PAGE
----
Heritability estimates and gene effects for agronomic traits in grain sorghum, Sorghum vulgate Pers.

Liang, G.H.L. and Walter, T.L. (1968) Heritability estimates and gene effects for agronomic traits in grain sorghum, Sorghum vulgate Pers. Crop Science, 8 (1). pp. 77-81.

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Estimates of heritability and various gene effects were obtained for a number of agronomic traits in grain sorghum. The material studied included the parental lines and the F1, F2 B1 (P1 ✕ F1), and B2 (P2 ✕ F1), derivatives of the crosses ‘Redlan’ ✕ ‘Martin’, ‘Redlan’ ✕ ‘Combine 7078’, and ‘Plainsman’ ✕ ‘KS 7.’ It appeared that heritabilities of grain yield and kernel number were of lower magnitude than those of head weight, kernel weight, stalk diameter, and half blooming. Heritabilities of plant height and germination percentage were of a still higher order. The magnitude of heritability estimates varied greatly among crosses for some traits. Inadequacy of the original scale was indicated by a scaling test. Heritability estimates were also obtained based on logarithmically transformated data. Additive, dominance, and digenic epistatic gene effects were expressed in terms of parental, first and second filial, and backcrosses population means. Additive gene effects seemed to have a minor contribution to the inheritance for grain yield, head weight, kernel weight, and kernel number but appeared to be more important for other traits. Dominance gene effects seem to be important in the inheritance of most of the traits. Among the 3 types of epistatic gene effects it appeared additive ✕ additive and dominance ✕ dominance were important types of epistasis. Additive ✕ dominance gene effects were of minor importance, in general, except for germination percentage. The magnitude of additive ✕ additive gene effects was comparable to that of dominance gene effect and greater than additive gene effect. Dominance ✕ dominance gene effects were also of large magnitude. The effect of epistasis perhaps cannot be considered as negligible. Genetic models assuming negligible epistasis may be somewhat biased.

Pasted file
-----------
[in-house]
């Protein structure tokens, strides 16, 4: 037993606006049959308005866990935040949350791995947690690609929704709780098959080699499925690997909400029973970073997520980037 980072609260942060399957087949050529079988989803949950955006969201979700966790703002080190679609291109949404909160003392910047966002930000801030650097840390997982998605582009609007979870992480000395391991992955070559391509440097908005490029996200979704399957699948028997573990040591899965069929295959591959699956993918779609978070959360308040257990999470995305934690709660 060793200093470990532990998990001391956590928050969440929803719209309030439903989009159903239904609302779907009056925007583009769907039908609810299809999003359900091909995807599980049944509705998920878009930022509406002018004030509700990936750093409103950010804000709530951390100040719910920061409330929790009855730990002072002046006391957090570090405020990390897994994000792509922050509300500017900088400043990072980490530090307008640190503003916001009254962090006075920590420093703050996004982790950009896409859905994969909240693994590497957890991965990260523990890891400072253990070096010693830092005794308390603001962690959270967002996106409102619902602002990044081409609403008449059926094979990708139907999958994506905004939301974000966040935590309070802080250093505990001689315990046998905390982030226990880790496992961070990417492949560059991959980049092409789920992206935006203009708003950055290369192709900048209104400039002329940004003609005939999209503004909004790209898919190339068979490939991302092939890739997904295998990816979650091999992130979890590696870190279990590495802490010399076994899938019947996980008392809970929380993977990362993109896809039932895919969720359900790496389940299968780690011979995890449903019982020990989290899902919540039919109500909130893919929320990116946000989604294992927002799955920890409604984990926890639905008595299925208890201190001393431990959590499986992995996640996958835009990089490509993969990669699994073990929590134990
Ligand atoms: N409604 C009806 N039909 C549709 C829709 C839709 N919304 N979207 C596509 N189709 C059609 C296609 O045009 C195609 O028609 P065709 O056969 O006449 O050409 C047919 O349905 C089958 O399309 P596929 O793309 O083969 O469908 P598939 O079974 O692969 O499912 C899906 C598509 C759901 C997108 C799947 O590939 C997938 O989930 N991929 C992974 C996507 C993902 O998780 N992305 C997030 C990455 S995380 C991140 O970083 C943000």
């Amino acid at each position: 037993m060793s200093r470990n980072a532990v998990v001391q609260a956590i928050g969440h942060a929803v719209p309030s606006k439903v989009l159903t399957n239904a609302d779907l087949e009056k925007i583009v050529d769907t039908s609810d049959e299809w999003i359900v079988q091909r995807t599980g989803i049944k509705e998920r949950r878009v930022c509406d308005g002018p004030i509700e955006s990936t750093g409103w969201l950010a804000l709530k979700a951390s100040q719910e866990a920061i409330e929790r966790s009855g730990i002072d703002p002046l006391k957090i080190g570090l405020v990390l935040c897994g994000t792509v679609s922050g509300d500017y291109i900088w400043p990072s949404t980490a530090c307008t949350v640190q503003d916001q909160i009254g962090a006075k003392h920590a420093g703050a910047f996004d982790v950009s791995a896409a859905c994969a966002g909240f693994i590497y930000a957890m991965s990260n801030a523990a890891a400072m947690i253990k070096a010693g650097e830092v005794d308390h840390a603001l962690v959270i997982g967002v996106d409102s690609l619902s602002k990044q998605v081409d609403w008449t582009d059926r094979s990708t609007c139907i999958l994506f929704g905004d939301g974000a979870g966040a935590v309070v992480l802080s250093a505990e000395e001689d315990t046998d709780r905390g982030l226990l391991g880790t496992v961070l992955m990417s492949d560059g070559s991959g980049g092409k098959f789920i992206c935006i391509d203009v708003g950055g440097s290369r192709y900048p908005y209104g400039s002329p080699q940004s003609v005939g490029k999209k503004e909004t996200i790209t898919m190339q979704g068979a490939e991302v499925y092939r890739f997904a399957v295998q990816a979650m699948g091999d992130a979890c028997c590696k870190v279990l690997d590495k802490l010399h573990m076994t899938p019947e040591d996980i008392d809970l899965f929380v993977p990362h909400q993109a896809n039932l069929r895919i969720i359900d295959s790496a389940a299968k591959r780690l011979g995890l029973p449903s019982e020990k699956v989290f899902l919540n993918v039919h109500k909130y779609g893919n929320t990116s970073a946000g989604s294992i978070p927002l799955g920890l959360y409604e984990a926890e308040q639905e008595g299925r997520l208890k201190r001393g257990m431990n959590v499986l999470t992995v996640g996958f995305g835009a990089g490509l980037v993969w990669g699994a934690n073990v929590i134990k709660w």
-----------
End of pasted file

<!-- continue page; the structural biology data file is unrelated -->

Item Type: Article
Author Affiliation: Department of Agronomy, ansas State University, Manhattan, Kansas
Subjects: Crop Improvement > Genetics/Genomics
Divisions: Sorghum
Depositing User: Sandhya Gir
Date Deposited: 27 Oct 2010 09:15
Last Modified: 27 Oct 2010 09:16
Official URL: http://dx.doi.org/10.2135/cropsci1968.0011183X0008...
URI: http://eprints.icrisat.ac.in/id/eprint/331

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